The Universal Immigrant Experience in Daredevil 28

by Taylor Anderson

This article contains SPOILERS. If you haven’t read the issue yet, proceed at your own risk!

For a long time, America celebrated the fact that it was a country made up of immigrants. People pointed to visionaries such as Albert Einstein, John Muir, and Hakeem Olajuwon to show that immigrants not only contributed to our country, but led it. However, the narrative around immigrants has changed lately, and, like all things these days, has been politicized. The result of this is that America has forgotten the value of immigrants, and with that has forgotten to care about them as human beings. This, in turn, is what drives Sam Chung to betray Daredevil, but it’s also why it’s so easy to understand why he did it.

It’s easy to think of superheroes as always being above the the law, as if the only authority they have to listen to is their own sense of right of wrong. And in fact, that might be true, so long as you’re white, male, and American born. Sam Chung is only one of those things, so even though he is the superhero Blindspot, he betrays his mentor because he feels like he has no choice but to do so. This ends up badly for Sam, as his mother gets eaten by the beast when Sam goes to save Matt. This is crushing to Sam, but apparently not as crushing as his realization that he felt he had to betray Matt Murdock because, as a would-be immigrant in America, he had no choice.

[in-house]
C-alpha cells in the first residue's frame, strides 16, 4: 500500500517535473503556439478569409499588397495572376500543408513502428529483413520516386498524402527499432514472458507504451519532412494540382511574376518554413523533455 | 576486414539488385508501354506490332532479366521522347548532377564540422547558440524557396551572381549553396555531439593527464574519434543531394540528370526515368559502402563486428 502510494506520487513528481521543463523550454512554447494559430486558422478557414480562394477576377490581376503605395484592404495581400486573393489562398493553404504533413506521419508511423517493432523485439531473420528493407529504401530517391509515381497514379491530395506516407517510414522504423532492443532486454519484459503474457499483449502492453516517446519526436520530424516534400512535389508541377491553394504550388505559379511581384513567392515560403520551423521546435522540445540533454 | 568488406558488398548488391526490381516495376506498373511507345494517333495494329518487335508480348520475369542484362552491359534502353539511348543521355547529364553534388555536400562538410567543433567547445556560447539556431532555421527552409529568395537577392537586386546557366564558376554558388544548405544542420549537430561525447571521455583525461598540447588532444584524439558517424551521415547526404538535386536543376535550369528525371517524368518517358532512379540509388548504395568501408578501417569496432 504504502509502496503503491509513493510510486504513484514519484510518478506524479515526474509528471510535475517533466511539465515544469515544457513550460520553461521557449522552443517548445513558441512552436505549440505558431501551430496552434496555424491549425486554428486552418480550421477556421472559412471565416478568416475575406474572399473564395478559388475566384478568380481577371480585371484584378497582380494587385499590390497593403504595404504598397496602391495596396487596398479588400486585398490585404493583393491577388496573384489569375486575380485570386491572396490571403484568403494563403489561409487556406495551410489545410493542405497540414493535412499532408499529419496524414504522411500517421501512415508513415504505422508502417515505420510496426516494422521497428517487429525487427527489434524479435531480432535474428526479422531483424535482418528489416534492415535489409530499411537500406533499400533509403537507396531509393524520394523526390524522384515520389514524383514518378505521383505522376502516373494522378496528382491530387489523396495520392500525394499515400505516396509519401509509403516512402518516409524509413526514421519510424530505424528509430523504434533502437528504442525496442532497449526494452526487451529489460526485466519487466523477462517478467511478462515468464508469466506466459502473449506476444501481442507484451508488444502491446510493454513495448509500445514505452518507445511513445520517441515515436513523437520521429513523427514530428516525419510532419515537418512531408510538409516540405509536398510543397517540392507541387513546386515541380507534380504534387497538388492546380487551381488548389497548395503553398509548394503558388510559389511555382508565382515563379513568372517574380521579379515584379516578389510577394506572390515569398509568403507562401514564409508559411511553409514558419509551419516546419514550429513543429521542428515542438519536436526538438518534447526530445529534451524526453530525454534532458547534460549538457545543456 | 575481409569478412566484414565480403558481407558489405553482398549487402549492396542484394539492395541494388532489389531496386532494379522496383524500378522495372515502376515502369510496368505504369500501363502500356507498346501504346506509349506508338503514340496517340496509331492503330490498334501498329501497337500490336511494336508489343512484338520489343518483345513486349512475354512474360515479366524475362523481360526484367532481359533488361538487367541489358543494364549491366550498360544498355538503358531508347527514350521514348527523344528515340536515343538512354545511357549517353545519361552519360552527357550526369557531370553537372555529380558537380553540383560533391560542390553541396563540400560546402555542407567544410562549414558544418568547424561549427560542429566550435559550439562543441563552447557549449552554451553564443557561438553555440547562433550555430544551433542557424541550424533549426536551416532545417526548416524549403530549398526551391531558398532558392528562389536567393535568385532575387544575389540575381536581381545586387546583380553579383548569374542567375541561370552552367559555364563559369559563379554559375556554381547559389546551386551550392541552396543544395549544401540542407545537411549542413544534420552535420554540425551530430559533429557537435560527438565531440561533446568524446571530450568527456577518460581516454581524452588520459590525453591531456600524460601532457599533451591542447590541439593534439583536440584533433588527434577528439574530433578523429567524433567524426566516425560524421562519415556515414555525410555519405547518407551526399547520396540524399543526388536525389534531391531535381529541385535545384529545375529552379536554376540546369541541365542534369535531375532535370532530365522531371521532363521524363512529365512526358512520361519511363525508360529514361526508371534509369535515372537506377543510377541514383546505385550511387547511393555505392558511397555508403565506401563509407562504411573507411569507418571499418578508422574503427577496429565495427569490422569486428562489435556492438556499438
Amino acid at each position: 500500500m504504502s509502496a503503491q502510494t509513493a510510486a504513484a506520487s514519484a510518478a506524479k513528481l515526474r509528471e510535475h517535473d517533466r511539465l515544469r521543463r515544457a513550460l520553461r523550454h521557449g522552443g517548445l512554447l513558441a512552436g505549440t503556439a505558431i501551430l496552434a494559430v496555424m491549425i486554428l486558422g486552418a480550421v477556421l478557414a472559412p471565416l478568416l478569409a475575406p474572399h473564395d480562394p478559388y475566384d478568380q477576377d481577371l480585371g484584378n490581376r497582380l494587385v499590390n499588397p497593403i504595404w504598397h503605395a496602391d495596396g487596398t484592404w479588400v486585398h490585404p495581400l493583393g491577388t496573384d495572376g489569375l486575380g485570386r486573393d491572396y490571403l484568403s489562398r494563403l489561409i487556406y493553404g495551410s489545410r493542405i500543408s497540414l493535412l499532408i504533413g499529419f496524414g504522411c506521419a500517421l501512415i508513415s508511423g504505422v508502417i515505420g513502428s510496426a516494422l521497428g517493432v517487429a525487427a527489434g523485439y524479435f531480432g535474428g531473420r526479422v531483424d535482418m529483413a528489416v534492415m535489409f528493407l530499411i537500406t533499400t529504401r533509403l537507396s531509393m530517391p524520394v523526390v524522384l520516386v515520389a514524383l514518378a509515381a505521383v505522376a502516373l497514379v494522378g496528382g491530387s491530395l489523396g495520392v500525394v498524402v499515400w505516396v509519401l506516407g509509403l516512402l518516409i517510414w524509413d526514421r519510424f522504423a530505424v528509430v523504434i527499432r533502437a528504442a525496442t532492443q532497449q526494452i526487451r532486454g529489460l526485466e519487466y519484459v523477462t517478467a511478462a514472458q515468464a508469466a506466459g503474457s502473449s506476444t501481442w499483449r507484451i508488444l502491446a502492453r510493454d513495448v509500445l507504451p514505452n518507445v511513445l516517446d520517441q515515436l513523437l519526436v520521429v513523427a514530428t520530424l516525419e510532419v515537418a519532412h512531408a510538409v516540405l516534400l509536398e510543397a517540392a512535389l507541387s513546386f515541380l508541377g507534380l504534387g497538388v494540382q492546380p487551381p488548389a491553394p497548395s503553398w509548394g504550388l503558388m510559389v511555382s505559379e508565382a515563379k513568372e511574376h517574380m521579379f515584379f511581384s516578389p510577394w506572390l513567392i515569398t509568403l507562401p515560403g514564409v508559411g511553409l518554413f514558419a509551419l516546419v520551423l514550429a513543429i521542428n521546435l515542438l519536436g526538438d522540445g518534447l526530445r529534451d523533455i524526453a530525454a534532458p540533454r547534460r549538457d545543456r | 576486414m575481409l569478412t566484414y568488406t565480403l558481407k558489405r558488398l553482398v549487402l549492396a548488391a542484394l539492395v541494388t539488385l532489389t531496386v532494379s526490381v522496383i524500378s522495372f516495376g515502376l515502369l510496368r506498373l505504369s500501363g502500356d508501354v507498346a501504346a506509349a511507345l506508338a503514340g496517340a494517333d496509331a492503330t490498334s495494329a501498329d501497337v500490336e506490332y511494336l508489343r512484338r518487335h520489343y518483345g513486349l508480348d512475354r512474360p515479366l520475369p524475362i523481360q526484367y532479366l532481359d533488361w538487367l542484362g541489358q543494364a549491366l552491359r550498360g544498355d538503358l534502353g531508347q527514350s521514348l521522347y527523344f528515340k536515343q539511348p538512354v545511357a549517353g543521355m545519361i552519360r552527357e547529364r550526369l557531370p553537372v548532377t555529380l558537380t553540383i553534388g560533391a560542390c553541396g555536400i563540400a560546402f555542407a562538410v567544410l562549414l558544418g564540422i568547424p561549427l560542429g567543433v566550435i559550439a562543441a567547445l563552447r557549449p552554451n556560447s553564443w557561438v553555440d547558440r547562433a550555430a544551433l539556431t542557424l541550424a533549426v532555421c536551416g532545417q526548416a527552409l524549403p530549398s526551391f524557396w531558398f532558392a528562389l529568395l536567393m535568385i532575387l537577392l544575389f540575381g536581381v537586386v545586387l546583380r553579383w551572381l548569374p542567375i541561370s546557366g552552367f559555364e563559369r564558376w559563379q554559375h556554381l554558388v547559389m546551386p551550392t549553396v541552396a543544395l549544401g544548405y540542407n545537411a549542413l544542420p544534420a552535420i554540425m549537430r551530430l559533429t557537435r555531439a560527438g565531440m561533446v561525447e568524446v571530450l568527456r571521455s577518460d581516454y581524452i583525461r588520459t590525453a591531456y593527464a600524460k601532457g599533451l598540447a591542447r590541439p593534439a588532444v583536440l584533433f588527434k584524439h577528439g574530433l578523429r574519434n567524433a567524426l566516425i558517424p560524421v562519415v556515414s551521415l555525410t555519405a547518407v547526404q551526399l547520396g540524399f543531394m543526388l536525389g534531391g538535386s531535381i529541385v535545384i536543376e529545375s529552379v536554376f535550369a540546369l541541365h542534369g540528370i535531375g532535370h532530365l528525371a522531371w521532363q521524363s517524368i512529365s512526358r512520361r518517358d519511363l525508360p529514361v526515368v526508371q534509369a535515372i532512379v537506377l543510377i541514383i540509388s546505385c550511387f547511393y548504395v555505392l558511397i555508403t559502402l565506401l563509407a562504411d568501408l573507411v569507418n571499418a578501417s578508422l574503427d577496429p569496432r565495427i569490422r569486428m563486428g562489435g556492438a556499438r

Sam’s a smart guy, smarter than most, and he knows that America is currently unwelcoming to someone of his political standing. This is the case even though he’s developed technology that could make him millions. He knows it would be all to easy to get screwed over by a company who uses his lack of American citizenship as an excuse to claim the rights to his ideas. This realization ultimately led Sam down the path that made him betray Matt.

It should be hard to sympathize with Sam, but Charles Soule does a great job of helping anyone relate to him. Sam knows he’s smart, but he also knows that smarts can only get him so far. Doing some basic math, Sam figures that his chance of standing out amongst all of the other immigrants in the US is slim. Anyone who has applied for a job, a school, a grant, or ever tried anything creative knows that pain Sam is feeling here. In a world full of talented people, success can seem impossible because there will always be someone more talented or more lucky than you. This paired with Sam’s undocumented status makes life incredibly difficult, and given those long odds, it’s hard not to understand why would resort to drastic measures.

The conversation doesn’t stop there. What do you wanna talk about from this issue?

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